Mothers’ Day was held in Boston in 1872 at the suggestion of Julia Ward Howe, writer of “The Battle Hymn of the Republic.”
But it was Anna Jarvis, daughter of a Methodist minister in Grafton, West Virginia, who made it a national event. During the Civil War, Anna Jarvis’ mother organized Mothers’ Day Work Clubs to care for wounded soldiers, both Union and Confederate. She raised money for medicine, inspected bottled milk, improved sanitation and hired women to care for families where mothers suffered from tuberculosis.
In her mother’s honor, Anna Jarvis persuaded her church to set aside the second Sunday in May, the anniversary of her mother’s death, as a day to appreciate all mothers.
Encouraged by the reception, Anna Jarvis organized it in Philadelphia, then began a letter-writing campaign to ministers, businessmen and politicians to establish a national Mothers’ Day.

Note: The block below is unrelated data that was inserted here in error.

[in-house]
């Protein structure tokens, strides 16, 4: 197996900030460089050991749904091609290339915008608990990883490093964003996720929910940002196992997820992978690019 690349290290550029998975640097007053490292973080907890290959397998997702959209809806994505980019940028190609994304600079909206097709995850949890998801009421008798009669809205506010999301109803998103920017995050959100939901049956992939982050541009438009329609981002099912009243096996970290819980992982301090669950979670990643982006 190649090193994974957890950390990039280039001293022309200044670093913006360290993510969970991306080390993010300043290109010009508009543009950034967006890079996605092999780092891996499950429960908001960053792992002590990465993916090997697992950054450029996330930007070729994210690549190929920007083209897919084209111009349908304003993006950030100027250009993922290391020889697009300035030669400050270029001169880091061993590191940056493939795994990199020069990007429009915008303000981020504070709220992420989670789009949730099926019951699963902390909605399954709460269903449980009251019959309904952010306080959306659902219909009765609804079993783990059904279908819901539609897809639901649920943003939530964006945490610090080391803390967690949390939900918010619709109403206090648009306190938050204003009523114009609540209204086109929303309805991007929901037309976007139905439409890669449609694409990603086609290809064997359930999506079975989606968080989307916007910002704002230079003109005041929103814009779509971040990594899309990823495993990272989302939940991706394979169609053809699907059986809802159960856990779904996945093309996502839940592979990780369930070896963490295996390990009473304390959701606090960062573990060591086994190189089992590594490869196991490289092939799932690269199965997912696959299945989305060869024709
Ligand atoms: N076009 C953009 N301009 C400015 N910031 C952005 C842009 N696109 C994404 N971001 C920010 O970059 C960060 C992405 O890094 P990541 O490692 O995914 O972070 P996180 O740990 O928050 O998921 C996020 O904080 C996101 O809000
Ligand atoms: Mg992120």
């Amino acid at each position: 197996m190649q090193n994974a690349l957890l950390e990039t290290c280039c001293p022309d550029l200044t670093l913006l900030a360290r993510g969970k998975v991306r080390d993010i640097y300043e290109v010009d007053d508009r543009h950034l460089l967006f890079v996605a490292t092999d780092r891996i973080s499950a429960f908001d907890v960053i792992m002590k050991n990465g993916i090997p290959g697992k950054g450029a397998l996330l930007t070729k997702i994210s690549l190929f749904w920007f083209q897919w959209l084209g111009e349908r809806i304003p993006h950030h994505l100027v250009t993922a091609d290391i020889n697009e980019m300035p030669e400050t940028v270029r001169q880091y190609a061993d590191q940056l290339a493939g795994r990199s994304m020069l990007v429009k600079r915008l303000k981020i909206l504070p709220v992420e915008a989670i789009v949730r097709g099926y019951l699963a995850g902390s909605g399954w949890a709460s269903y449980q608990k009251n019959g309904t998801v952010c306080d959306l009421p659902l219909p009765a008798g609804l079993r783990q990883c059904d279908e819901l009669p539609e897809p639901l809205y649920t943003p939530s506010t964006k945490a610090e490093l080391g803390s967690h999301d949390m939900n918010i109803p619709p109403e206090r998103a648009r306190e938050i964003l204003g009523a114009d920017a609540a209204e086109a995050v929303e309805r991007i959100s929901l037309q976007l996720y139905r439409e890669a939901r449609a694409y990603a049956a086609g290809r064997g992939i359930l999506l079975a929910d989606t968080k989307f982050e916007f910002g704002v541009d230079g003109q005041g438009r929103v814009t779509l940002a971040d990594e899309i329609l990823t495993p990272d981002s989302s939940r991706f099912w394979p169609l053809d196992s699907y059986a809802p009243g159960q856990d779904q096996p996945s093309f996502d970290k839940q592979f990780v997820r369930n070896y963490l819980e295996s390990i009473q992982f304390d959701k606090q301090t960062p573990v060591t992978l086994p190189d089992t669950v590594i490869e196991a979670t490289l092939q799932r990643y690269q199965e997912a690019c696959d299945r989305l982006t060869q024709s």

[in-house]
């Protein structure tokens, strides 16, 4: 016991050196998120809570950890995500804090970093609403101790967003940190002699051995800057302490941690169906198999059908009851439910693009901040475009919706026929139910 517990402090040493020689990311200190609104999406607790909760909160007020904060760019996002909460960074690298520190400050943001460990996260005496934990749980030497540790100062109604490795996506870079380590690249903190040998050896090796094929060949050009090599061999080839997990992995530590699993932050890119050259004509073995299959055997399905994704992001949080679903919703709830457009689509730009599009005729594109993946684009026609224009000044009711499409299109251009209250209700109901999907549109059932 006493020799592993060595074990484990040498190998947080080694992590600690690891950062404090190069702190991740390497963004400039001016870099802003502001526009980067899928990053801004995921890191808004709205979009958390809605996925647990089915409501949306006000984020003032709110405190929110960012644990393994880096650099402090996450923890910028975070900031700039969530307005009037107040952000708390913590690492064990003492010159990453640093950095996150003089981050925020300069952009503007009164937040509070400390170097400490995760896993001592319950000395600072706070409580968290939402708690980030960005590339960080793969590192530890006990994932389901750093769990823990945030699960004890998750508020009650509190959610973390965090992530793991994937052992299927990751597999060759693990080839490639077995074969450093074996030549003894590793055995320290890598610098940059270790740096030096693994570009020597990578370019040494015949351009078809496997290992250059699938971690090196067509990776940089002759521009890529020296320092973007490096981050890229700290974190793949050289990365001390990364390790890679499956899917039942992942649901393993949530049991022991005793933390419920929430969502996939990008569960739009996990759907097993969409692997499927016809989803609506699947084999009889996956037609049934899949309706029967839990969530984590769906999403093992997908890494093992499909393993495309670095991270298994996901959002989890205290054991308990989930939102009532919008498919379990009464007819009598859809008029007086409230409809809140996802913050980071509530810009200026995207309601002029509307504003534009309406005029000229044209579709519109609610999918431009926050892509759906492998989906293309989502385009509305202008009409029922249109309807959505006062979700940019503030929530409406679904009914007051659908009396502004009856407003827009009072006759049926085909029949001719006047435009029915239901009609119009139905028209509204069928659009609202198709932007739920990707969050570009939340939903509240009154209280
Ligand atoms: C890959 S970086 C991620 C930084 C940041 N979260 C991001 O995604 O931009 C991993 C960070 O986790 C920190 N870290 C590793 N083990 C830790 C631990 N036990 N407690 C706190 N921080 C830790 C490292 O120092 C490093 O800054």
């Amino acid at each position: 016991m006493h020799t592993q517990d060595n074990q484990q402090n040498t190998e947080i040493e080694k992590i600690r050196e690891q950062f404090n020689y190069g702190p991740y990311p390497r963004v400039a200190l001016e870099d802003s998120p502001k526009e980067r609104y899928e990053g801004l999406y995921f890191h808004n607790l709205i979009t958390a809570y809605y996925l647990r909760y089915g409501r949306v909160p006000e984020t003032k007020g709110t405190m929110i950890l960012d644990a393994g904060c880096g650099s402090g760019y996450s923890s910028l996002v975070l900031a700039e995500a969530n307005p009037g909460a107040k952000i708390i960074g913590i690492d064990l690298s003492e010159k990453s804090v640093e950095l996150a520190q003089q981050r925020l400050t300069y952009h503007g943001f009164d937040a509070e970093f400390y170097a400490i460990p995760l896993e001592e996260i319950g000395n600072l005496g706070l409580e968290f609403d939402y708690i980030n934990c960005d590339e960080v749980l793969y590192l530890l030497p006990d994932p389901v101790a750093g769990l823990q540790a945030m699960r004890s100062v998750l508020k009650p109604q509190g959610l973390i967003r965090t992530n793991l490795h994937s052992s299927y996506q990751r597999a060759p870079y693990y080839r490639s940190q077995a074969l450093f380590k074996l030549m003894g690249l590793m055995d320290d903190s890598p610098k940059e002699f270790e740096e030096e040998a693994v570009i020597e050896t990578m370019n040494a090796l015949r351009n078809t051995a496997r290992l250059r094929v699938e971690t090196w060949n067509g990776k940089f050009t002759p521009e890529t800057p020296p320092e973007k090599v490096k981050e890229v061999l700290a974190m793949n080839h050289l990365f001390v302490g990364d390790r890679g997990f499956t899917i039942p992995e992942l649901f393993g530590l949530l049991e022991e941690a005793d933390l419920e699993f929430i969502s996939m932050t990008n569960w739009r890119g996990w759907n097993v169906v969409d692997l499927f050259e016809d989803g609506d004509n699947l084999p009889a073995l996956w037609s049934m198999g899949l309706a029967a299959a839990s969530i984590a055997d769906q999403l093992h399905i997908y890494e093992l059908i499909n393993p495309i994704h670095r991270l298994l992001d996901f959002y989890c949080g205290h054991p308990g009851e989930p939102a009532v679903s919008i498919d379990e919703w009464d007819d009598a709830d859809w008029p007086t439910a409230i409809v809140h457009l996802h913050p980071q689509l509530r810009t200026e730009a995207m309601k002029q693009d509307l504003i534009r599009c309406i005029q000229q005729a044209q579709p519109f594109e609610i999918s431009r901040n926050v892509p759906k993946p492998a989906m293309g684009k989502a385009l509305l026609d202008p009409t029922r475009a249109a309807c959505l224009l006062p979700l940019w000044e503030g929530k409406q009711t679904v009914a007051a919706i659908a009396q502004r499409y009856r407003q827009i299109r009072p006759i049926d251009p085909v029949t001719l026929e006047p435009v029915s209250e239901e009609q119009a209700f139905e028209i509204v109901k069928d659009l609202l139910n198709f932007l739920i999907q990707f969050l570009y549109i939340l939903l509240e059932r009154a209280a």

In response, on May 9, 1914, President Woodrow Wilson proclaimed the first National Mothers’ Day as a “public expression of … love and reverence for the mothers of our country.”
President Reagan said in his Mother’s Day proclamation, 1986: “A Jewish saying sums it up: ‘God could not be everywhere – so He created mothers.'”
“The hand that rocks the cradle is the hand that rules the world,” wrote American poet William Ross Wallace, who died May 5, 1881.
This concept was echoed by historians Will and Ariel Durant in “The Lessons of History,” 1968: “Civilization is not inherited; it has to be learned and earned by each generation anew; if the transmission should be interrupted … civilization would die, and we should be savages again.”
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